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Jackson, the capital of Mississippi, is a city with 2 identities — that often clash


Now a tale of two cities, both in Jackson, Miss. There's the Jackson that's more than 80% Black, led by a mayor who wants to make it, quote, "the most radical city on the planet." And then there's Jackson the state capital, which is led by white conservatives. Stephan Bisaha of the Gulf States Newsroom reports on how the city's two identities often clash.

STEPHAN BISAHA, BYLINE: Here's a third way Jackson describes itself - the city with soul. Asinia Lukuta Chikuyu (ph) is the assistant manager of the Afrikan Art Gallery and Bookshop. He says you can't separate soul from the blues, which means you can't separate Jackson from its history of oppression.

ASINIA LUKUTA CHIKUYU: When you identified your city as a city of soul, you're identifying your city as a city that has experienced pain. The state government is totally insensitive to that pain.

BISAHA: Chikuyu works on Farish Street. It's just a couple of blocks from the Mississippi State Capitol building and used to be the city's center for Black business, a district packed with people dining, shopping or looking to catch a show. But white flight in the '70s caused economic ruin for much of Jackson, including Ferris Street. Chikuyu blames the state for not providing enough support then and since.

CHIKUYU: Farish Street Historical District is part of what they call downtown Jackson. But when you have your downtown that has a look of blight and decay, that doesn't say that you're prospering as a state capital.

BISAHA: I tell you, it's hot on Farish Street. There's not much shade at all.

Many of the buildings have been boarded up for so long, weeds have reclaimed the interiors. Jacksonian Lucy Moore (ph) is about to grab lunch at one of the district's few remaining restaurants. Her sister's home is one of many in Jackson with water problems due to the city's aging pipes.

LUCY MOORE: But you want to charge her a thousand dollars to use her own water. Her water bill owe a thousand-some dollars, but it's backing up right there in her yard.

BISAHA: Last February, a winter storm left thousands in Jackson without water for weeks. But those problems didn't start with the cold weather, and they didn't disappear when it got warm. Lines have leaked and caused boil water notices for years, while faulty water meters have led to thousand-dollar-plus water bills.

MOORE: Today, the two - the mayor and the government could come together and fix it, so people can live like they supposed to live, not living like they used to live 50 years ago.

BISAHA: Now, the state legislature did recently give the city authority to wipe clean some of those debts.

CHOKWE ANTAR LUMUMBA: But it didn't come easy.

BISAHA: Chokwe Antar Lumumba is Jackson's mayor. The city pushed to get a similar bill passed last year, but Governor Tate Reeves vetoed it. The bill returned and passed after the water crisis.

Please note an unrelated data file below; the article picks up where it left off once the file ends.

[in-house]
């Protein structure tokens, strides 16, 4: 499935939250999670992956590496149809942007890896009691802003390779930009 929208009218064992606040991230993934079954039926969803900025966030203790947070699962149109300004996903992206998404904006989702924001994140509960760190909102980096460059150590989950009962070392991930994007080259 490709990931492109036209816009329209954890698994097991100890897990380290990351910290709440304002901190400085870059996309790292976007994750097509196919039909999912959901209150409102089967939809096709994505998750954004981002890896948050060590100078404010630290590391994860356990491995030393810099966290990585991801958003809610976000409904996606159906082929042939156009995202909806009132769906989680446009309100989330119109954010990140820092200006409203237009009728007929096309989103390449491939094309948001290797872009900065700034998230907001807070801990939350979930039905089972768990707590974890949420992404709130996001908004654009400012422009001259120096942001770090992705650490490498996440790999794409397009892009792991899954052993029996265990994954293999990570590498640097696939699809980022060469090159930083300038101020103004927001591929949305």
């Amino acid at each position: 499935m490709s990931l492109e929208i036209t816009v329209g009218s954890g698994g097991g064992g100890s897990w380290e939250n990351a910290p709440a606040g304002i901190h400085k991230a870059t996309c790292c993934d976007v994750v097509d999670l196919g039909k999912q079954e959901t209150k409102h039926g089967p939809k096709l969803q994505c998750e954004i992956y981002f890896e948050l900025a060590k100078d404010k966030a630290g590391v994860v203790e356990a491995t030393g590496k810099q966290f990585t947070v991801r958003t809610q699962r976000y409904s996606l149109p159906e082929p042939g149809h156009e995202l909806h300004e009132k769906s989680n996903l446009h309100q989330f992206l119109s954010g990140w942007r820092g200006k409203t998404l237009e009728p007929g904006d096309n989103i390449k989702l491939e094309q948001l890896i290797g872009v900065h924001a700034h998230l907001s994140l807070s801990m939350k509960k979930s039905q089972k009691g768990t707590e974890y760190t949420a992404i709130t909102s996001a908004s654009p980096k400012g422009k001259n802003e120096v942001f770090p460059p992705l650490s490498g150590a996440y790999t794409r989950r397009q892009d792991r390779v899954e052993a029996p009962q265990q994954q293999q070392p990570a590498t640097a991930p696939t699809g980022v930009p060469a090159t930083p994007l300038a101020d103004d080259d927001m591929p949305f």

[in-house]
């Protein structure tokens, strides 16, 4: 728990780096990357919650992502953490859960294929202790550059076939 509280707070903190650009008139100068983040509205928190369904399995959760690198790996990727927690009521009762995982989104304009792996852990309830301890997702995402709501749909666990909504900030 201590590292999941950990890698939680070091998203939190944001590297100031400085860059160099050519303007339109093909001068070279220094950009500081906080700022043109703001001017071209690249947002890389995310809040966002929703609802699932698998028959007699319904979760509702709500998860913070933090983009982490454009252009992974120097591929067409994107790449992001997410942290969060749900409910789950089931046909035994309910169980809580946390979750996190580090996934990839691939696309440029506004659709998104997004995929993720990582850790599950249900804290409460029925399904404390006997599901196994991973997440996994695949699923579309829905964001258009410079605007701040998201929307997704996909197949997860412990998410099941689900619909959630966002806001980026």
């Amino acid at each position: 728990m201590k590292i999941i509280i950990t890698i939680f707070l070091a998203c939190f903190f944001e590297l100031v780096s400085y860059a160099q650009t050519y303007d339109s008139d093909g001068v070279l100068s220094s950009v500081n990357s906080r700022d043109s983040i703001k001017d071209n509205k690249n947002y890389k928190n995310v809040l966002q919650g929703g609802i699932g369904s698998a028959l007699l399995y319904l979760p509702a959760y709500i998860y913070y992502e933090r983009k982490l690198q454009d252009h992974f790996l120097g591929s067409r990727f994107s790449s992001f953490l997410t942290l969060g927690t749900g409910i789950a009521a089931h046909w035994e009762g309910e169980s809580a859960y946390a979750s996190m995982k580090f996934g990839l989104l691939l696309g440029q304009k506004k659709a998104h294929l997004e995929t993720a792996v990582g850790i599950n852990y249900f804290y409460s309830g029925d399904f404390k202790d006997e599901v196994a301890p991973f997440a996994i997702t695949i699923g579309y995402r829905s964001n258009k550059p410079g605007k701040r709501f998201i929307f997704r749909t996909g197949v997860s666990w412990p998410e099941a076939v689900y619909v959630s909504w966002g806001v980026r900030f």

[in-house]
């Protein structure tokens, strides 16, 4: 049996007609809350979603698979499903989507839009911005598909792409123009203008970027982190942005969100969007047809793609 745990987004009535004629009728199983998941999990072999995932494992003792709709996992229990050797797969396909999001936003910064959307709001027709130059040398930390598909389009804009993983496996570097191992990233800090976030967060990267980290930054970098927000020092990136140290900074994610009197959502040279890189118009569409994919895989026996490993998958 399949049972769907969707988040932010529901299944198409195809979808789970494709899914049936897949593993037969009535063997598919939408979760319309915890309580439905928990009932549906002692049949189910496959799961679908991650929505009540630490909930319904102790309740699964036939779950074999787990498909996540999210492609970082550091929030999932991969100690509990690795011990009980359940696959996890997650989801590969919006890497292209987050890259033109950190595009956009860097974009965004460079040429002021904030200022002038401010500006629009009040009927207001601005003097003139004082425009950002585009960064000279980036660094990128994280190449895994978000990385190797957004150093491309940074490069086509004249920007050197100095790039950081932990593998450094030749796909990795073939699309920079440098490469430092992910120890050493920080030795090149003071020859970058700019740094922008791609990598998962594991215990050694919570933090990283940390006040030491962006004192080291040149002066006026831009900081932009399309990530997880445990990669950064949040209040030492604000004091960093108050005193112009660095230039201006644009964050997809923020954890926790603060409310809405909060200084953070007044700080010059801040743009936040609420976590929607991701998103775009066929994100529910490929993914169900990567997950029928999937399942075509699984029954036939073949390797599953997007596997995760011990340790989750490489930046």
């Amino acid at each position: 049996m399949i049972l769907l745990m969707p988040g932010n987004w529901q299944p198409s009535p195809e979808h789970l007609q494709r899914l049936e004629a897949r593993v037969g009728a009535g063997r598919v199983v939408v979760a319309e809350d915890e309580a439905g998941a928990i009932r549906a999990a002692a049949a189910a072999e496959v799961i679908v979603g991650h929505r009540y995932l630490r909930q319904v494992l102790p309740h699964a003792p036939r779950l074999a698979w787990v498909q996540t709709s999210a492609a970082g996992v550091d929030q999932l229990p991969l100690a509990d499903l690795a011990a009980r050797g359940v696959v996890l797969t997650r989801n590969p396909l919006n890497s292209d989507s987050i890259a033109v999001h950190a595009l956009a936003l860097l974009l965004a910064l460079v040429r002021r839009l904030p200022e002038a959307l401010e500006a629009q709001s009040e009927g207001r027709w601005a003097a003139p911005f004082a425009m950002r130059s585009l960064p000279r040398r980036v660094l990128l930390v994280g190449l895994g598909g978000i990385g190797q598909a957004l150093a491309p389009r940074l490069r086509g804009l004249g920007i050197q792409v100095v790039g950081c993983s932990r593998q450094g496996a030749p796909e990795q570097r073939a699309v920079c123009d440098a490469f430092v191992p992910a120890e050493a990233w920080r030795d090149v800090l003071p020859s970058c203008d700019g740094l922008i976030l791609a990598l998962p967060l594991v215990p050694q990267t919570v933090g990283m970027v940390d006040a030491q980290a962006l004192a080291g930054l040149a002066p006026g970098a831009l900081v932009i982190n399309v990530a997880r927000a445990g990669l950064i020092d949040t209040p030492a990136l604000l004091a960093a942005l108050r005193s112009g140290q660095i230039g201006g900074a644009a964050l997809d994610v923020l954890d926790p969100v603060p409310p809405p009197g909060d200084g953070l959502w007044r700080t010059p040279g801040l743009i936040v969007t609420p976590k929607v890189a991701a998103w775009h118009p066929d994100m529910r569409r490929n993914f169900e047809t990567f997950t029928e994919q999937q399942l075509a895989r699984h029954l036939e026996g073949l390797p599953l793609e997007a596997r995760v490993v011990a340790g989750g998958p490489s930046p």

LUMUMBA: And there was a bit of, you know, fighting just to get it on the floor.

BISAHA: Lumumba says Mississippi can't change its place on the bottom of state lists without the legislature providing more support for its largest city.

LUMUMBA: It's cutting off your nose to spite your face, saying that before we recognize the importance of this city that, you know, leads our state in so many respects, would rather sink the entire ship.

BISAHA: Lumumba also blames national politicians for failing to address climate change, which has made Jackson's water problems and all infrastructure problems even worse. The federal infrastructure bill that's still in the works would fund repairs for the nation's water systems, including in Jackson. The city also requested 47 million from the state but got just three. And that's how the relationship usually goes. Jackson says it needs state dollars, Mississippi says it'll help, but other parts of the state need those resources, too. Here's Governor Reeves at a press conference in March.


TATE REEVES: We had 78 different systems throughout the entire state that are having and experiencing challenges. This is not an issue that is unique to our capital city.

BISAHA: State politicians also say city leaders need to take more responsibility.


REEVES: Many of these challenges in their water system were borne over literally 30, 40, 50 years of negligence and ignoring the challenges of the pipes and the system.

BISAHA: Jackson State University professor D'Andra Orey says politics at least partially explain why the leaders clash, but you can't ignore race either.

D'ANDRA OREY: You can't put your finger on that. But there is a history, and that history provides support for my thinking that it's an issue of race.

BISAHA: Standing on the steps of the capitol building, Orey can see the state flag flying across the street. Today, it has a magnolia at its center. But just a year ago, the spot was occupied by a Confederate symbol. Speaking as a Jacksonian, he says the memory of that symbol still makes him angry.

OREY: I have a heart that's still hardened.

BISAHA: Even with the redesign, the memory of it lingers - is too painful?

OREY: Yeah, it is. It is. I mean, you know, I even cried then. It is. Yeah.

BISAHA: He says that pain caused him to avoid coming here, to the center of his city and his state. For NPR News, I'm Stephan Bisaha reporting from Jackson. Transcript provided by NPR, Copyright NPR.

NPR transcripts are created on a rush deadline by an NPR contractor. This text may not be in its final form and may be updated or revised in the future. Accuracy and availability may vary. The authoritative record of NPR’s programming is the audio record.

Stephan Bisaha
[Copyright 2024 NPR]